When it’s time, though, to “get serious” and pack up for a tournament, I’m going to be packing a box full of rounds made with a single-base extruded propellant that meters well. As mentioned before in these pages, I have no choice in that, really. I’ll only run the same bullet jackets and same propellant through the same barrel on the same day. I need a propellant that works for anything between 70- and 90-grain bullets.
With time comes experience, and I know I sure tend to fall back on recollections of good experiences. I admittedly am not an eager tester of new (to me) propellants. I have some I fall back on, and those tend to be the first I try with a new combination. There are always going to be new propellants. That’s not a static industry. I may seem very much stuck in the past, but I no longer try every new propellant out there. I like to have some background with a propellant, meaning I’ve seen its results in different rifles and component combinations. Mostly, I ask one of those folks who tries every new propellant…
There is a lot of information on the internet. You’re on the internet now. However! There’s also not much if anything in the way of warranty. If you see the same propellant mentioned for the same application a lot of times, take that as a sign it might work well for you. Do not, however, short cut the very important step of working up toward a final charge. Take any loads you see and drop them a good half-grain, and make sure the other components you’re using are a close match for those in the published data.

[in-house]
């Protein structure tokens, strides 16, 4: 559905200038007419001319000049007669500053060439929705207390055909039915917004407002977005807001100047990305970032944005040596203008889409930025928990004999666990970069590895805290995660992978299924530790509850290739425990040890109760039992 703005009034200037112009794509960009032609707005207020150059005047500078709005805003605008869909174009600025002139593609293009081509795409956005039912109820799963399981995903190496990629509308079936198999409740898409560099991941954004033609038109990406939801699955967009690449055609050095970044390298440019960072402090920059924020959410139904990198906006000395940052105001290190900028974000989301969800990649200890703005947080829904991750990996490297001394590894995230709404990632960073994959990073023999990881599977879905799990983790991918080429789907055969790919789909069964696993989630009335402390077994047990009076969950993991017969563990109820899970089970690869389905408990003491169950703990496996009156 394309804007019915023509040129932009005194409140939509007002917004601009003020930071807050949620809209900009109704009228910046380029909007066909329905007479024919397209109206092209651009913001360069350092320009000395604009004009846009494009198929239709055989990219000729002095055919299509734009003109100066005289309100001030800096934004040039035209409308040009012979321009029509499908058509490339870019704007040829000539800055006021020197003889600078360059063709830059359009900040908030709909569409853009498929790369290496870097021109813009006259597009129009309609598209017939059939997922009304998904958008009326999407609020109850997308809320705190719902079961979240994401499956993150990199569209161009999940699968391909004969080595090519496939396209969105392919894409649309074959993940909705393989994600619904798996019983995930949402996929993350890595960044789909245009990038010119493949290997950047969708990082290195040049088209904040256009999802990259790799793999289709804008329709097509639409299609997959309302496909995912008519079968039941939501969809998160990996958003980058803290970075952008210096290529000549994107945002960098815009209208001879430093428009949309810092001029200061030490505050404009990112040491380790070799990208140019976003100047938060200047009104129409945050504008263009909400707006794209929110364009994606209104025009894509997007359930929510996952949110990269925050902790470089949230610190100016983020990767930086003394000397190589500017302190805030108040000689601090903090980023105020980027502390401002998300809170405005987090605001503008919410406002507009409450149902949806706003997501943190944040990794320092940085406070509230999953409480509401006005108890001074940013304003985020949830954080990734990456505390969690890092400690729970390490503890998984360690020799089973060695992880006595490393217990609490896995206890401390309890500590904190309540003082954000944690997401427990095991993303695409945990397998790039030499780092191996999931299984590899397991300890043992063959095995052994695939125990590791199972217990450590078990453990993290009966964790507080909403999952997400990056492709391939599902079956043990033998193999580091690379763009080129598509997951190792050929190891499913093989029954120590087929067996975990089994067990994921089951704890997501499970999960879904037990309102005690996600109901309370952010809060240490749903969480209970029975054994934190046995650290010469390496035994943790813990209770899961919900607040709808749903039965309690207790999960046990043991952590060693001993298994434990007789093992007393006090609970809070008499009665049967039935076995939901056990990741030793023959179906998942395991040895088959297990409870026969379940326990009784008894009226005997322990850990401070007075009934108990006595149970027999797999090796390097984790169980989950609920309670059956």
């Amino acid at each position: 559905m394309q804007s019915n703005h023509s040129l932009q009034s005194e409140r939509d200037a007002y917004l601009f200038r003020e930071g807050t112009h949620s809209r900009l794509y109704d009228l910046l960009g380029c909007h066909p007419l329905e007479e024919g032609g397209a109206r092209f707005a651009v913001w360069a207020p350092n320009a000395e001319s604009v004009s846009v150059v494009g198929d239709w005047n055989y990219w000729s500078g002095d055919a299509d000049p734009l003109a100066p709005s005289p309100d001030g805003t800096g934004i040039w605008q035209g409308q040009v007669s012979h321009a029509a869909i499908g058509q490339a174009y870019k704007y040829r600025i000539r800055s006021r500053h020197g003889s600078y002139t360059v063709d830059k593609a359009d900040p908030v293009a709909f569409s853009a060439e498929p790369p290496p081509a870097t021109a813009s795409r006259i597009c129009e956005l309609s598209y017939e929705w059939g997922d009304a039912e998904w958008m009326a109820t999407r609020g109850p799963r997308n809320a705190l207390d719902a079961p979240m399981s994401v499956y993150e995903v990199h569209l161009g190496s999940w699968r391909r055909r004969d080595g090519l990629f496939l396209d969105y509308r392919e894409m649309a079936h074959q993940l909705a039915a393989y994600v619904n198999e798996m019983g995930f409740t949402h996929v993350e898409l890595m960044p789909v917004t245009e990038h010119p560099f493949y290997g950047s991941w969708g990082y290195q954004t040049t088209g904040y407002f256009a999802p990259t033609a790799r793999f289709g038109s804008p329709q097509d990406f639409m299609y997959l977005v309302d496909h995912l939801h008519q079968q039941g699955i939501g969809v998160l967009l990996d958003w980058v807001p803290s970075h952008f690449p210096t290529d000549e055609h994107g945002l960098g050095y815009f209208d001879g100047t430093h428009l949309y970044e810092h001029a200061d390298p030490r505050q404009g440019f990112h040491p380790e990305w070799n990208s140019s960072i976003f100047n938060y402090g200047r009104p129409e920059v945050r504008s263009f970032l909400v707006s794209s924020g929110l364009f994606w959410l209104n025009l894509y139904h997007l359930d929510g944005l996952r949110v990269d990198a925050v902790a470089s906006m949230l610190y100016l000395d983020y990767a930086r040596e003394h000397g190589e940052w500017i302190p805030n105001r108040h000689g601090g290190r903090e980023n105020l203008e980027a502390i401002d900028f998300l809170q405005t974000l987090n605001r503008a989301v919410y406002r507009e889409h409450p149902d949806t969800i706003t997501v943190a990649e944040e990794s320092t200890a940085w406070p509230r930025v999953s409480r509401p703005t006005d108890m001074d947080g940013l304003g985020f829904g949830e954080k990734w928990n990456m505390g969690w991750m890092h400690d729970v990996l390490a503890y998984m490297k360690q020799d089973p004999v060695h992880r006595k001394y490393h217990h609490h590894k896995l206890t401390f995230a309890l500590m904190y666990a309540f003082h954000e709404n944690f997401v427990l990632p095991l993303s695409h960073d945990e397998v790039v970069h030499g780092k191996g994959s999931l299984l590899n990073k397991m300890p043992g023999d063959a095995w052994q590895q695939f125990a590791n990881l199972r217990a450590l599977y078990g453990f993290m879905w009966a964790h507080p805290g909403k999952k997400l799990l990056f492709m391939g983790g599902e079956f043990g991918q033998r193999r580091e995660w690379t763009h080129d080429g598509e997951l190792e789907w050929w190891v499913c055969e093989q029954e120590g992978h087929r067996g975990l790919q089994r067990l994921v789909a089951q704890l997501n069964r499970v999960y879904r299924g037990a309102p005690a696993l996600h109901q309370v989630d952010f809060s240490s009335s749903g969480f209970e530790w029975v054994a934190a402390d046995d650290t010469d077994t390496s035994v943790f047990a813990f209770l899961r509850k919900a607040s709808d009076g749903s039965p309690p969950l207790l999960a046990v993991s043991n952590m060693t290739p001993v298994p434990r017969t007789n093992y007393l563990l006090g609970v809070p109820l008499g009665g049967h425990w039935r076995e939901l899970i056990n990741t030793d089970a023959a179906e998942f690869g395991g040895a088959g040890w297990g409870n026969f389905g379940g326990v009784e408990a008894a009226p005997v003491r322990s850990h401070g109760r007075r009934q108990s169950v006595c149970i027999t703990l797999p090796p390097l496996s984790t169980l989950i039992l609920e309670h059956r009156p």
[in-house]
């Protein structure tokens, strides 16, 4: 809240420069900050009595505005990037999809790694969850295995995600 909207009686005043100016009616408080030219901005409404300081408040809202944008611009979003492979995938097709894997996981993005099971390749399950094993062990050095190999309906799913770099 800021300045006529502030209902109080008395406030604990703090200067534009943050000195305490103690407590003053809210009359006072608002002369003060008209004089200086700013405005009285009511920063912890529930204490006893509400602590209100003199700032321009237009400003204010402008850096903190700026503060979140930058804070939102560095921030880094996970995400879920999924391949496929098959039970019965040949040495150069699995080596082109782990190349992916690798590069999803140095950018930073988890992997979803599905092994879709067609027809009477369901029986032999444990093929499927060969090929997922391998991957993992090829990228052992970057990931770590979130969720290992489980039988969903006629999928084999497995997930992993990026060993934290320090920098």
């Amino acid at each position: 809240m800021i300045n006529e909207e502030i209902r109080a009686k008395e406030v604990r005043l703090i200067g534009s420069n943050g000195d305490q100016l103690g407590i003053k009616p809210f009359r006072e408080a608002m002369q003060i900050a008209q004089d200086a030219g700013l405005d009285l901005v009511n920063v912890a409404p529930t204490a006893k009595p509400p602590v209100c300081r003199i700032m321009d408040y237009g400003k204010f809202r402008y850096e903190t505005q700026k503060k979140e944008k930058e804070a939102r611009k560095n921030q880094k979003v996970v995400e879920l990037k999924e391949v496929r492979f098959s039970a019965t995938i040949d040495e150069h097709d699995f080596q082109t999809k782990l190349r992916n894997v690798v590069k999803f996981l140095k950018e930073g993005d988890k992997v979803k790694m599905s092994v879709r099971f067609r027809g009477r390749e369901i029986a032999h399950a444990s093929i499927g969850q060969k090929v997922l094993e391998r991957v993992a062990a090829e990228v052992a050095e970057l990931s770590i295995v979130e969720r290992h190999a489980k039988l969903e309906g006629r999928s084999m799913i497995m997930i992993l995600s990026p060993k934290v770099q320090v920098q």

One last: Speaking of temperature sensitivity: Watch out out there folks. It is easily possible for a round to detonate in a rifle chamber if it’s left long enough. Yes, it has to be really hot, but don’t take a risk. A rash of rapid-fire can create enough heat. Make sure you unload your rifle! Here’s an article you might find interesting.
It’s not all the same! Depending on needs and application, there are three decisions that can have an impact on your satisfaction. READ MORE
Last time I offered a few ideas on loading the same cartridge for use in different rifles. Essential message in that was, in one word, “compromise.” There’s some give and take when we’re trying to please more than one at time, as such is life…
Choosing cartridge cases is a little, to a lot, the same. Different rifles, different action types, different uses, different budgets, all suggest input that helps determine what works best, all around.
There are three things to consider, maybe four.
One is the action type. Semi-autos need “tougher” brass. That, overall, means “harder,” not necessarily thicker. Due to the resizing requirements for good function, which means a little “more” in all areas, there’s likewise more expansion in each subsequent firing. Brass made of harder alloy is less, not more, susceptible to failures — by my experience. Considering the elastic and plastic properties of brass, harder exhibits a little less effect from each.
I prefer harder composition brass for a bolt-gun too. Most NRA High Power shooters do. Reason? It runs better! There’s less “stickiness” in running the bolt for rapid-fire events.